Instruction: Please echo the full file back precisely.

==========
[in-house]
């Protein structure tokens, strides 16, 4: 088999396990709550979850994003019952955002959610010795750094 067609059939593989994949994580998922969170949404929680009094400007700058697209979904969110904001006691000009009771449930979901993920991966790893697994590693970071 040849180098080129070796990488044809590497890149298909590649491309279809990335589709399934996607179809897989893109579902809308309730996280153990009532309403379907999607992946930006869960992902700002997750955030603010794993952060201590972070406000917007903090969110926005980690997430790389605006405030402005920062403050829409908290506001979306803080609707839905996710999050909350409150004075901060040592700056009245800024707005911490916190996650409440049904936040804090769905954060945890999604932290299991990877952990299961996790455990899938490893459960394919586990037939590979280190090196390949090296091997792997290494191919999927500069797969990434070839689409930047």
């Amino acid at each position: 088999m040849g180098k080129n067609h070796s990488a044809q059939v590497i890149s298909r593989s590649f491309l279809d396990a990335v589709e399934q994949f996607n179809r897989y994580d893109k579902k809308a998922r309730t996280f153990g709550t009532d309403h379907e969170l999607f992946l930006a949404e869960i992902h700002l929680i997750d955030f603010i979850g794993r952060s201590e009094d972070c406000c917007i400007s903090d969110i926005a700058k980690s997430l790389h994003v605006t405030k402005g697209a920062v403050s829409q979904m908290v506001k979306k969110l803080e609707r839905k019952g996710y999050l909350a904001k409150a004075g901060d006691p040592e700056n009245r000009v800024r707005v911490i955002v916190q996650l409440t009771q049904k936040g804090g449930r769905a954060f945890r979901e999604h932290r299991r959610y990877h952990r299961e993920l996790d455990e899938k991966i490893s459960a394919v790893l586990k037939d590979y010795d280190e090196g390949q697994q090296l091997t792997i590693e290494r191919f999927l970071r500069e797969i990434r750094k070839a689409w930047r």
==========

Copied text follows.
[in-house]
């Protein structure tokens, strides 16, 4: 088999396990709550979850994003019952955002959610010795750094 067609059939593989994949994580998922969170949404929680009094400007700058697209979904969110904001006691000009009771449930979901993920991966790893697994590693970071 040849180098080129070796990488044809590497890149298909590649491309279809990335589709399934996607179809897989893109579902809308309730996280153990009532309403379907999607992946930006869960992902700002997750955030603010794993952060201590972070406000917007903090969110926005980690997430790389605006405030402005920062403050829409908290506001979306803080609707839905996710999050909350409150004075901060040592700056009245800024707005911490916190996650409440049904936040804090769905954060945890999604932290299991990877952990299961996790455990899938490893459960394919586990037939590979280190090196390949090296091997792997290494191919999927500069797969990434070839689409930047």
């Amino acid at each position: 088999m040849g180098k080129n067609h070796s990488a044809q059939v590497i890149s298909r593989s590649f491309l279809d396990a990335v589709e399934q994949f996607n179809r897989y994580d893109k579902k809308a998922r309730t996280f153990g709550t009532d309403h379907e969170l999607f992946l930006a949404e869960i992902h700002l929680i997750d955030f603010i979850g794993r952060s201590e009094d972070c406000c917007i400007s903090d969110i926005a700058k980690s997430l790389h994003v605006t405030k402005g697209a920062v403050s829409q979904m908290v506001k979306k969110l803080e609707r839905k019952g996710y999050l909350a904001k409150a004075g901060d006691p040592e700056n009245r000009v800024r707005v911490i955002v916190q996650l409440t009771q049904k936040g804090g449930r769905a954060f945890r979901e999604h932290r299991r959610y990877h952990r299961e993920l996790d455990e899938k991966i490893s459960a394919v790893l586990k037939d590979y010795d280190e090196g390949q697994q090296l091997t792997i590693e290494r191919f999927l970071r500069e797969i990434r750094k070839a689409w930047r």